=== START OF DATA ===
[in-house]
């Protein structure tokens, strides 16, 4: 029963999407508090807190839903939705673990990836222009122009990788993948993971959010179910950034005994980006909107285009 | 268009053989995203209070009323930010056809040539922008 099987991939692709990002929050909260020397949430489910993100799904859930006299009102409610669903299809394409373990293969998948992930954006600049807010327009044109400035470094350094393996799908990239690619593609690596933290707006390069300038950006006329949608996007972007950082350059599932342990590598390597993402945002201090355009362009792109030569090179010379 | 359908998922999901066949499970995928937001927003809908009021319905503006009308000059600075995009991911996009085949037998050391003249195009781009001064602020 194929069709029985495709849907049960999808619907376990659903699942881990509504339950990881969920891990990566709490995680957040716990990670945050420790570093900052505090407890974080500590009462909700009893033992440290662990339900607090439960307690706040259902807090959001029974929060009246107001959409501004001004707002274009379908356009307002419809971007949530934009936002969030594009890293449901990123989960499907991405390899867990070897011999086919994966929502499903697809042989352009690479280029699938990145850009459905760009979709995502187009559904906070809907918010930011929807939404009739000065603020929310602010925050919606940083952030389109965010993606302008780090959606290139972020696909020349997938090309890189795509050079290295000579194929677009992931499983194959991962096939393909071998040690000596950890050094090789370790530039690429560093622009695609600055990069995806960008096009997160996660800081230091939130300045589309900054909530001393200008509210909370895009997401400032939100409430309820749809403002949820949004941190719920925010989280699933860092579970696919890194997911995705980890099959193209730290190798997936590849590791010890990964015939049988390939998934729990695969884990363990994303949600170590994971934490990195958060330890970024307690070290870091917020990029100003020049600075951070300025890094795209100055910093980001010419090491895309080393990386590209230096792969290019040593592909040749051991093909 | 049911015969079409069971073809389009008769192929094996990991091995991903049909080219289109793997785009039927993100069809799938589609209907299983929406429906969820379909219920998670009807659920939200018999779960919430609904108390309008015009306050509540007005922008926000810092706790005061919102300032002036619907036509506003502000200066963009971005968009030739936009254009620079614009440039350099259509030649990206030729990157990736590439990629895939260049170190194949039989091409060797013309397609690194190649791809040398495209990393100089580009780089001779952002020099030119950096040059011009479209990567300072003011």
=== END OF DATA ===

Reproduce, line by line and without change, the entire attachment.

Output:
[in-house]
């Protein structure tokens, strides 16, 4: 029963999407508090807190839903939705673990990836222009122009990788993948993971959010179910950034005994980006909107285009 | 268009053989995203209070009323930010056809040539922008 099987991939692709990002929050909260020397949430489910993100799904859930006299009102409610669903299809394409373990293969998948992930954006600049807010327009044109400035470094350094393996799908990239690619593609690596933290707006390069300038950006006329949608996007972007950082350059599932342990590598390597993402945002201090355009362009792109030569090179010379 | 359908998922999901066949499970995928937001927003809908009021319905503006009308000059600075995009991911996009085949037998050391003249195009781009001064602020 194929069709029985495709849907049960999808619907376990659903699942881990509504339950990881969920891990990566709490995680957040716990990670945050420790570093900052505090407890974080500590009462909700009893033992440290662990339900607090439960307690706040259902807090959001029974929060009246107001959409501004001004707002274009379908356009307002419809971007949530934009936002969030594009890293449901990123989960499907991405390899867990070897011999086919994966929502499903697809042989352009690479280029699938990145850009459905760009979709995502187009559904906070809907918010930011929807939404009739000065603020929310602010925050919606940083952030389109965010993606302008780090959606290139972020696909020349997938090309890189795509050079290295000579194929677009992931499983194959991962096939393909071998040690000596950890050094090789370790530039690429560093622009695609600055990069995806960008096009997160996660800081230091939130300045589309900054909530001393200008509210909370895009997401400032939100409430309820749809403002949820949004941190719920925010989280699933860092579970696919890194997911995705980890099959193209730290190798997936590849590791010890990964015939049988390939998934729990695969884990363990994303949600170590994971934490990195958060330890970024307690070290870091917020990029100003020049600075951070300025890094795209100055910093980001010419090491895309080393990386590209230096792969290019040593592909040749051991093909 | 049911015969079409069971073809389009008769192929094996990991091995991903049909080219289109793997785009039927993100069809799938589609209907299983929406429906969820379909219920998670009807659920939200018999779960919430609904108390309008015009306050509540007005922008926000810092706790005061919102300032002036619907036509506003502000200066963009971005968009030739936009254009620079614009440039350099259509030649990206030729990157990736590439990629895939260049170190194949039989091409060797013309397609690194190649791809040398495209990393100089580009780089001779952002020099030119950096040059011009479209990567300072003011």